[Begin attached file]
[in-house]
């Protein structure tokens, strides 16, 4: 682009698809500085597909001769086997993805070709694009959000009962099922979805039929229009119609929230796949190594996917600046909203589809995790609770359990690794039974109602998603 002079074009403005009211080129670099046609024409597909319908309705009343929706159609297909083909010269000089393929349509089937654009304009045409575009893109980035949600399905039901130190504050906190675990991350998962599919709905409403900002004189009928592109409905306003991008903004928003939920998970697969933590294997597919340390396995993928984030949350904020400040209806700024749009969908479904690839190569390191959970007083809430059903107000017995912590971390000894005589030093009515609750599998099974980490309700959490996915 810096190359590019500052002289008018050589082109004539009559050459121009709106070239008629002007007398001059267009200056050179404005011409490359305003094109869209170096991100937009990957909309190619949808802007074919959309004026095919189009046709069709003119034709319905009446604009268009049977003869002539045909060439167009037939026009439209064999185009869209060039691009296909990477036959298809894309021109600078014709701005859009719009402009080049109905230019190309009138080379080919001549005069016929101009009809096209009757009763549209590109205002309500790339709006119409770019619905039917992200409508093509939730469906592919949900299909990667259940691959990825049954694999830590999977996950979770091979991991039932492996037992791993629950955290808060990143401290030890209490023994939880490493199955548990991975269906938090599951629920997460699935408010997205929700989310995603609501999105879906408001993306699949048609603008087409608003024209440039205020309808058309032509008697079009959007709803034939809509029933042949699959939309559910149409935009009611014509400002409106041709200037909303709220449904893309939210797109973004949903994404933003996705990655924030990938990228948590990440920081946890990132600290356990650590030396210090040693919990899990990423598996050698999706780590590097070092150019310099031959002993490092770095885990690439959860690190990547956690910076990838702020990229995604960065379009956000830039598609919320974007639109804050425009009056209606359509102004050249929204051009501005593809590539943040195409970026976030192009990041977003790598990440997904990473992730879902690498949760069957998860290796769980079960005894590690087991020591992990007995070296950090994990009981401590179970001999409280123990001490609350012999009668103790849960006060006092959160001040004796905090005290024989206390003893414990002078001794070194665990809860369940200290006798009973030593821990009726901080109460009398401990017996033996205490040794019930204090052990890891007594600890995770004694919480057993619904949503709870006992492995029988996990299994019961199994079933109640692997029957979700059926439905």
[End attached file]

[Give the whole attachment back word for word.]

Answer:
[in-house]
């Protein structure tokens, strides 16, 4: 682009698809500085597909001769086997993805070709694009959000009962099922979805039929229009119609929230796949190594996917600046909203589809995790609770359990690794039974109602998603 002079074009403005009211080129670099046609024409597909319908309705009343929706159609297909083909010269000089393929349509089937654009304009045409575009893109980035949600399905039901130190504050906190675990991350998962599919709905409403900002004189009928592109409905306003991008903004928003939920998970697969933590294997597919340390396995993928984030949350904020400040209806700024749009969908479904690839190569390191959970007083809430059903107000017995912590971390000894005589030093009515609750599998099974980490309700959490996915 810096190359590019500052002289008018050589082109004539009559050459121009709106070239008629002007007398001059267009200056050179404005011409490359305003094109869209170096991100937009990957909309190619949808802007074919959309004026095919189009046709069709003119034709319905009446604009268009049977003869002539045909060439167009037939026009439209064999185009869209060039691009296909990477036959298809894309021109600078014709701005859009719009402009080049109905230019190309009138080379080919001549005069016929101009009809096209009757009763549209590109205002309500790339709006119409770019619905039917992200409508093509939730469906592919949900299909990667259940691959990825049954694999830590999977996950979770091979991991039932492996037992791993629950955290808060990143401290030890209490023994939880490493199955548990991975269906938090599951629920997460699935408010997205929700989310995603609501999105879906408001993306699949048609603008087409608003024209440039205020309808058309032509008697079009959007709803034939809509029933042949699959939309559910149409935009009611014509400002409106041709200037909303709220449904893309939210797109973004949903994404933003996705990655924030990938990228948590990440920081946890990132600290356990650590030396210090040693919990899990990423598996050698999706780590590097070092150019310099031959002993490092770095885990690439959860690190990547956690910076990838702020990229995604960065379009956000830039598609919320974007639109804050425009009056209606359509102004050249929204051009501005593809590539943040195409970026976030192009990041977003790598990440997904990473992730879902690498949760069957998860290796769980079960005894590690087991020591992990007995070296950090994990009981401590179970001999409280123990001490609350012999009668103790849960006060006092959160001040004796905090005290024989206390003893414990002078001794070194665990809860369940200290006798009973030593821990009726901080109460009398401990017996033996205490040794019930204090052990890891007594600890995770004694919480057993619904949503709870006992492995029988996990299994019961199994079933109640692997029957979700059926439905």